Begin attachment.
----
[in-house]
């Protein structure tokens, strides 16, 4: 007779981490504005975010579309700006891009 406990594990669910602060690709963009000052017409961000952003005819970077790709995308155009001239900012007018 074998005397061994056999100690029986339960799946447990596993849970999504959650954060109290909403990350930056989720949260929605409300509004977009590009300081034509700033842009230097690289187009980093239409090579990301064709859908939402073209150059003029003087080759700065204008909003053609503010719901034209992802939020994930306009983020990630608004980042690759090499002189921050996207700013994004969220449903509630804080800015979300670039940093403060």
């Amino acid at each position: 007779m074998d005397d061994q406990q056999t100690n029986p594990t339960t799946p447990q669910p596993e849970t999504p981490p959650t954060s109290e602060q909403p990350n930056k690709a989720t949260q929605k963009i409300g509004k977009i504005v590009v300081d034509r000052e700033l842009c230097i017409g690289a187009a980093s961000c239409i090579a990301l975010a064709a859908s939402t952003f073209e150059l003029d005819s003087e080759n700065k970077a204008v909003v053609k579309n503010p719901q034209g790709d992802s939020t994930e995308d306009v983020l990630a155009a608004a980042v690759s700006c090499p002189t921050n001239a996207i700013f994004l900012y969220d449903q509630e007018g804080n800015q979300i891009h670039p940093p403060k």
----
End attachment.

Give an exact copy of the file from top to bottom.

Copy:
[in-house]
């Protein structure tokens, strides 16, 4: 007779981490504005975010579309700006891009 406990594990669910602060690709963009000052017409961000952003005819970077790709995308155009001239900012007018 074998005397061994056999100690029986339960799946447990596993849970999504959650954060109290909403990350930056989720949260929605409300509004977009590009300081034509700033842009230097690289187009980093239409090579990301064709859908939402073209150059003029003087080759700065204008909003053609503010719901034209992802939020994930306009983020990630608004980042690759090499002189921050996207700013994004969220449903509630804080800015979300670039940093403060």
């Amino acid at each position: 007779m074998d005397d061994q406990q056999t100690n029986p594990t339960t799946p447990q669910p596993e849970t999504p981490p959650t954060s109290e602060q909403p990350n930056k690709a989720t949260q929605k963009i409300g509004k977009i504005v590009v300081d034509r000052e700033l842009c230097i017409g690289a187009a980093s961000c239409i090579a990301l975010a064709a859908s939402t952003f073209e150059l003029d005819s003087e080759n700065k970077a204008v909003v053609k579309n503010p719901q034209g790709d992802s939020t994930e995308d306009v983020l990630a155009a608004a980042v690759s700006c090499p002189t921050n001239a996207i700013f994004l900012y969220d449903q509630e007018g804080n800015q979300i891009h670039p940093p403060k």